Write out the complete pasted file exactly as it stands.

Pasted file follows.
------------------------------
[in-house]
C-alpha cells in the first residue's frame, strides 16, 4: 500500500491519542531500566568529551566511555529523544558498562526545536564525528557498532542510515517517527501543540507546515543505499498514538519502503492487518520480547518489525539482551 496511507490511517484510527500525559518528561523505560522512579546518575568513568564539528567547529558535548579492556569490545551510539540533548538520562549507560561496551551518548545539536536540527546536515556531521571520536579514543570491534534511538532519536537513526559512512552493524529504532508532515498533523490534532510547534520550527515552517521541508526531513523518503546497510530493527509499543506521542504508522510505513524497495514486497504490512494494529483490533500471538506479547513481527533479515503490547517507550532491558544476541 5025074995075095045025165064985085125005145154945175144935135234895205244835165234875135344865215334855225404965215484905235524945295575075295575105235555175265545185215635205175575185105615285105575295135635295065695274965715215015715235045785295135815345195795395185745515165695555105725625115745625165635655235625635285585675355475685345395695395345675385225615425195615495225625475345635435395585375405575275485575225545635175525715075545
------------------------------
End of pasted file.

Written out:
[in-house]
C-alpha cells in the first residue's frame, strides 16, 4: 500500500491519542531500566568529551566511555529523544558498562526545536564525528557498532542510515517517527501543540507546515543505499498514538519502503492487518520480547518489525539482551 496511507490511517484510527500525559518528561523505560522512579546518575568513568564539528567547529558535548579492556569490545551510539540533548538520562549507560561496551551518548545539536536540527546536515556531521571520536579514543570491534534511538532519536537513526559512512552493524529504532508532515498533523490534532510547534520550527515552517521541508526531513523518503546497510530493527509499543506521542504508522510505513524497495514486497504490512494494529483490533500471538506479547513481527533479515503490547517507550532491558544476541 5025074995075095045025165064985085125005145154945175144935135234895205244835165234875135344865215334855225404965215484905235524945295575075295575105235555175265545185215635205175575185105615285105575295135635295065695274965715215015715235045785295135815345195795395185745515165695555105725625115745625165635655235625635285585675355475685345395695395345675385225615425195615495225625475345635435395585375405575275485575225545635175525715075545